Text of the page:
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Credit: Courtesy of the Ava Helen and Linus Pauling Papers, Oregon State University
Linus Pauling is considered one of the greatest scientists and humanitarians of the 20th century and is the only person in history to win two unshared Nobel Prizes - for chemistry in 1954 and Peace in 1962.
Pauling was born in Portland, Oregon and spent his early childhood in the Eastern Oregon town of Condon. His father, Herman, was a self-taught pharmacist. His mother Belle, descended from Condon pioneers. When Linus was nine the family moved back to Portland where Linus attended Washington High School. His father died shortly thereafter and Belle opened a boarding house to support the family.
Young Pauling was drawn to chemistry at an early age when a friend showed him some chemical experiments in bedroom home laboratory. Linus decided to build his own lab in the basement of the boarding house where he performed his own chemical experiments.
He was determined to attend college and in 1917, prior to getting his high school diploma, he traveled to Corvallis to attend Oregon State University - then called Oregon Agricultural College. A brilliant student, he majored in Chemical Engineering and met the love of his life and future wife, Ava Helen Miller.
Pauling received his doctorate in Chemistry at the California Institute of Technology where he made revolutionary discoveries in chemistry, physics, molecular biology and medicine.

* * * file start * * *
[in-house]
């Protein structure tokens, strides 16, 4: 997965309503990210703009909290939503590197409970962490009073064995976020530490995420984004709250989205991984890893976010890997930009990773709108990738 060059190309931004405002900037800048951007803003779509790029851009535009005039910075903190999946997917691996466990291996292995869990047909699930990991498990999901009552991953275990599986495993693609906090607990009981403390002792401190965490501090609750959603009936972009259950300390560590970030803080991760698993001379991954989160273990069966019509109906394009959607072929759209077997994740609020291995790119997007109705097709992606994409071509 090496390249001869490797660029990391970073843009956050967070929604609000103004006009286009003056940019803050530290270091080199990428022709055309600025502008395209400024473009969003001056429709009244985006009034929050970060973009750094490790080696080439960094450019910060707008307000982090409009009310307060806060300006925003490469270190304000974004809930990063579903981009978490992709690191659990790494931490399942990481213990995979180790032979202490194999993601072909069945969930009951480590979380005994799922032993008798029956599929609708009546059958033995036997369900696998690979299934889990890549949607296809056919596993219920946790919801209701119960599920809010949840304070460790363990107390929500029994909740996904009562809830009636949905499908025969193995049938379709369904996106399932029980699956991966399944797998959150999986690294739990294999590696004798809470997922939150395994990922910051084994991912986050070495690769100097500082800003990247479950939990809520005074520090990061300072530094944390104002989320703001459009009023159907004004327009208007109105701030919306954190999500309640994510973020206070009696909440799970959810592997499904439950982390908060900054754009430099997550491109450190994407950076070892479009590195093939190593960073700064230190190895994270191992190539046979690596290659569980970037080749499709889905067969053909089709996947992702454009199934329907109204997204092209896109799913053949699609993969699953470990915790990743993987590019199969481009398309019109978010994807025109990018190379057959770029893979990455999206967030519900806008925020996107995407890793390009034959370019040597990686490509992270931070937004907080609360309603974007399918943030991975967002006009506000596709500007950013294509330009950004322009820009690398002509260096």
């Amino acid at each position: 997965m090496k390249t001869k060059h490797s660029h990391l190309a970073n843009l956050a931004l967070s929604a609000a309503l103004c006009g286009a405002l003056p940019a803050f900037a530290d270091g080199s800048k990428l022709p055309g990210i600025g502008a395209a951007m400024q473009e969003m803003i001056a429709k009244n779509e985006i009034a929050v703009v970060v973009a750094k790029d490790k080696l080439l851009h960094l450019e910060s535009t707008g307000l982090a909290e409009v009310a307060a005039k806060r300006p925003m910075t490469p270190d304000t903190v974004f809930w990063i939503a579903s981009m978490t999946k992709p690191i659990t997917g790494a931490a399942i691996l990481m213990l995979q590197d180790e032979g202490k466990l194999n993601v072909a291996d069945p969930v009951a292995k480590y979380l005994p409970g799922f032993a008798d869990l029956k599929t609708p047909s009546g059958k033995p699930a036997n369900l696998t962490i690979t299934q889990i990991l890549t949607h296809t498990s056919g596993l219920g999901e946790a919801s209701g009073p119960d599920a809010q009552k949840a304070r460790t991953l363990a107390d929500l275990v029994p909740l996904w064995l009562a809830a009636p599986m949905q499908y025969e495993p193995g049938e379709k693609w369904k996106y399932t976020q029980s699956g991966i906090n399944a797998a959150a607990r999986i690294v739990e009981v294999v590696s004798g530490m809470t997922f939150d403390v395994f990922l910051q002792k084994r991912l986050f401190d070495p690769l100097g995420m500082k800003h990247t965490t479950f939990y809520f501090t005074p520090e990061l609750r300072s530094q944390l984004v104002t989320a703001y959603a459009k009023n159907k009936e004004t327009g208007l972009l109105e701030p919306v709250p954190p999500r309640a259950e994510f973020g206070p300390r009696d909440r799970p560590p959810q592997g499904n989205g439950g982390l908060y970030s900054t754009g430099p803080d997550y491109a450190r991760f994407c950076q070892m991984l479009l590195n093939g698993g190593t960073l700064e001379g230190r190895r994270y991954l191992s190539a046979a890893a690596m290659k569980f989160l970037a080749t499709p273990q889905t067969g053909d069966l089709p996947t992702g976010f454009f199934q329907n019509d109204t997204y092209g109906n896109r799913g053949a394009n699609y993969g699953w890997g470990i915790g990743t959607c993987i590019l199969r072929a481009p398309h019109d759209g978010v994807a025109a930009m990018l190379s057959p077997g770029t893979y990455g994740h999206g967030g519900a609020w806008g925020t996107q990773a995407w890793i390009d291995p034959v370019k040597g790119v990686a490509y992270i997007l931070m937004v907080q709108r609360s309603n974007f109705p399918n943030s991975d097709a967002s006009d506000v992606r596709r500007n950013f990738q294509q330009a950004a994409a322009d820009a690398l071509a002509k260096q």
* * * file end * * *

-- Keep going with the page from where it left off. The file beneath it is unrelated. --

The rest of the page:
World War II would change Pauling's life dramatically. During the height of the Cold War, he and Ava Helen challenged the world to stop the spread of nuclear weapons. Pauling became one of the most visible scientists and peace activists in the 1950s and '60s. For his efforts he was labeled a Communist, had his name dragged through the mud, and endured more than 20 years of FBI investigation.
"Several years ago I made the decision to place my personal papers, medals, and other materials, and my wife's papers, in the OSU libraries. I did so because I had confidence in OSU's abilities to preserve these materials and make them available to scholars around the world for generations to come." (Linus Pauling, ca. 1992)
In the mid-60s Pauling's attention turned to studying how mega doses of vitamins and micronutrients could improve health and in 1970 he wrote the controversial best seller, "Vitamin C and the Common Cold." The book - and Pauling - were heavily criticized by the FDA and the medical establishment. Many called Pauling a quack and a kook - a label that followed him the rest of his life.
Over a career that spanned nearly the entire 20th century, Pauling never backed down from his beliefs. He died in 1994, bequeathing all of his personal, professional papers and memorabilia - more than 500,000 items - to his alma mater Oregon State University. Today the "Ava Helen and Linus Pauling Papers" is one of the largest and most significant collections in the world.
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